Puppetry in children’s entertainment is often seen as a throwback to a bygone era. That’s not to say that puppetry as an art form has completely disappeared but it’s nowhere near as prevalent in kid shows as it was when I was growing up in the ‘90s. I fondly remember enjoying the colorful felt characters on Eureeka’s Castle and Weinerville on Nickelodeon, the channel that has come to be known as “The First Kids Network.” Appealing to modern youth sensibilities is the challenge faced then by Nickelodeon’s new puppet comedy show The Barbarian and the Troll.
Set in the fantasy world of Gothmoria, the series follows Brendar and Evan, the eponymous barbarian warrior princess and troll respectively, as they encounter magical and wacky characters on their epic quest to vanquish the evil demon that has imprisoned Brendar’s brother. The show is the creation of Mike Mitchell and Drew Massey both of whom boast impressive credentials. For the last three decades Massey, who also does double duty voicing and performing Evan the troll, has showcased his talents as a puppeteer on acclaimed productions, perhaps most famously The Muppets. Mitchell meanwhile is a CalArts alumnus with an eclectic resume working in the fields of both animation and live-action in various capacities but typically as a director. Despite divergent career paths, Mitchell and Massey have remained friends and colleagues for years and this show is the passion project combining the skills of two creative minds at the top of their game.
There’s a tendency in children’s media to talk down to kids. Thankfully that’s not the case with this show. In fact, there are a number of jokes and references that are more than likely to go over the heads of the younger viewers. Take for instance Evan’s line, “I’ve got 99 problems but a bridge ain’t one.” I’m going to go out on a limb and guess that the majority of Nickelodeon viewers weren’t even alive when that Ice-T song came out, much less pick up on the allusion. The show’s humor is very reminiscent at times of Dreamworks Animation films, not surprising given Mitchell’s past work in various Dreamworks productions most notably the Shrek films. It’s a delicate balance to entertain both children and adults while not completely alienating either, one that Barbarian and the Troll deftly navigates.
Apparently the creators retitled the show from the originally announced Brendar the Barbarian when they realized early on the popularity of plucky troll, Evan. At first glance, Evan appears to fill the archetypical “bumbling sidekick” role to the heroic Brendar. A tried and true formula that could easily go wrong, but it isn’t played just for laughs. Massey brings depth and nuance to the character I certainly wasn’t anticipating from a puppet comedy. Evan’s frustration with his predestined station in life as a bridge troll and his desire to become a musician that alienates him from his troll king father has calls to mind Hermey the Elf from that timeless Rudolph Christmas special. It’s a universal theme that will undoubtedly strike a chord with Millennials at this particular point in time when everyone feels stuck and has to put their dreams on hold. Between Baby Yoda Grogu last year and now Evan, I never guessed I would be affected so deeply by two different puppets. I would not at all be surprised to see Evan plush dolls flying off the shelves come this holiday season.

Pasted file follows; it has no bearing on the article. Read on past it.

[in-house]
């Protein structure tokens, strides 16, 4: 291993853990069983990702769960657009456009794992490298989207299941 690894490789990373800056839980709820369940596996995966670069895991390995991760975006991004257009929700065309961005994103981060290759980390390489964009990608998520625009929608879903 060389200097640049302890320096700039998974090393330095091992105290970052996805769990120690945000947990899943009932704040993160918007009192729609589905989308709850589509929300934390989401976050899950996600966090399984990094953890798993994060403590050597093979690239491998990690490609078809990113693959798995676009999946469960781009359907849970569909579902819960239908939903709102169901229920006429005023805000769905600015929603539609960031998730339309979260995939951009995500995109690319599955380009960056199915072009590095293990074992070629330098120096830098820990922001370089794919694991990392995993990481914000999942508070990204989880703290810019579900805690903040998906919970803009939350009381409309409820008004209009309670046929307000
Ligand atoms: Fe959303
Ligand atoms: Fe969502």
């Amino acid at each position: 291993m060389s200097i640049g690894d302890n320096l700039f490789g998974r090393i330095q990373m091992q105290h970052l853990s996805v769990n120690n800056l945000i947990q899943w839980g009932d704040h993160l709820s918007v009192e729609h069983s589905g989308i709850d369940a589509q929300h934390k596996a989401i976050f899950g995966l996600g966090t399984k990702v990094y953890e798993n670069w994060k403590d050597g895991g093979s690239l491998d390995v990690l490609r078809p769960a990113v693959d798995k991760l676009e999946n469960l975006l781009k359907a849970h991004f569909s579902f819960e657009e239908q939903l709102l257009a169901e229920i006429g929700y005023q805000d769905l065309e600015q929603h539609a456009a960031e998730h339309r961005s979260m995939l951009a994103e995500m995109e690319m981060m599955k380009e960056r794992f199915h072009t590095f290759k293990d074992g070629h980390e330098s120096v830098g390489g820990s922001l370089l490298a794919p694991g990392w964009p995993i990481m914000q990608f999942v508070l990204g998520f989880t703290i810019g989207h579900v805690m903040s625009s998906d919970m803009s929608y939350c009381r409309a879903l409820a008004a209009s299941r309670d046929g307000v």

While Evan is the textbook definition of “adorkable,” Brendar (voiced by Spencer Grammer) is the complete opposite. In Parks & Rec terms she’s the Ron Swanson to Evan’s Leslie Knope, an apt comparison since Brendar does share similar qualities with Swanson such as hilarious deadpan delivery and a no-nonsense personality. Not wearing her emotions on her sleeves in contrast to Evan certainly gives Brendar a Mandalorian-esque aura that may make it a bit difficult for the audience to connect with the character at least initially. However, a running gag of her “absurdly complex backstory” yet to be revealed hints at deeper layers that will be uncovered slowly as the show progresses, not dissimilar to the Mandalorian.
The early episodes also scratch the surface of the budding friendship between Brendar and Evan that is very much akin to an older sister/younger brother relationship. I can’t help but sense an underlying found family theme at the heart of the show very much in the same vein as the recent DuckTales reboot.
Going into The Barbarian and the Troll, I expected simple stand-alone episodic stories that were loosely interconnected. So I was a bit taken aback to discover the series is serialized, a format which has only grown more prominent in children’s media thanks in no small part to the advent of streaming. The implementation of more sophisticated storytelling further illustrates how Massey and Mitchell don’t feel the need to dumb down the show and know young viewers have enough savvy to keep up with the narrative.
I’d be remiss if I didn’t mention the music of the show, specifically Evan’s uplifting and peppy songs. I can only hope Nickelodeon plans to release the songs as part of a digital album in the near future because if not then it’s a huge missed opportunity.
After watching the first episode, I was reminded of a scene from the Jim Henson Company produced sitcom Dinosaurs in which the matriarch Fran Sinclair criticizes her husband Earl for enjoying a sock puppet show. Earl retorts, “Yeah, you’d think that because they’re puppets – so the show seems to have a children’s aesthetic,” before a brilliant meta turn directly to the camera and further adding, “Yet the dialogue is unquestionably sharp-edged, witty and thematically skewed to adults.” That perfectly encapsulates the genius of The Barbarian and the Troll. Do yourself a favor and tune into what may possibly be, at least in my opinion, the next big thing for Nickelodeon.
The Barbarian and the Troll premieres tonight, at 7:30 p.m. (ET/PT) on Nickelodeon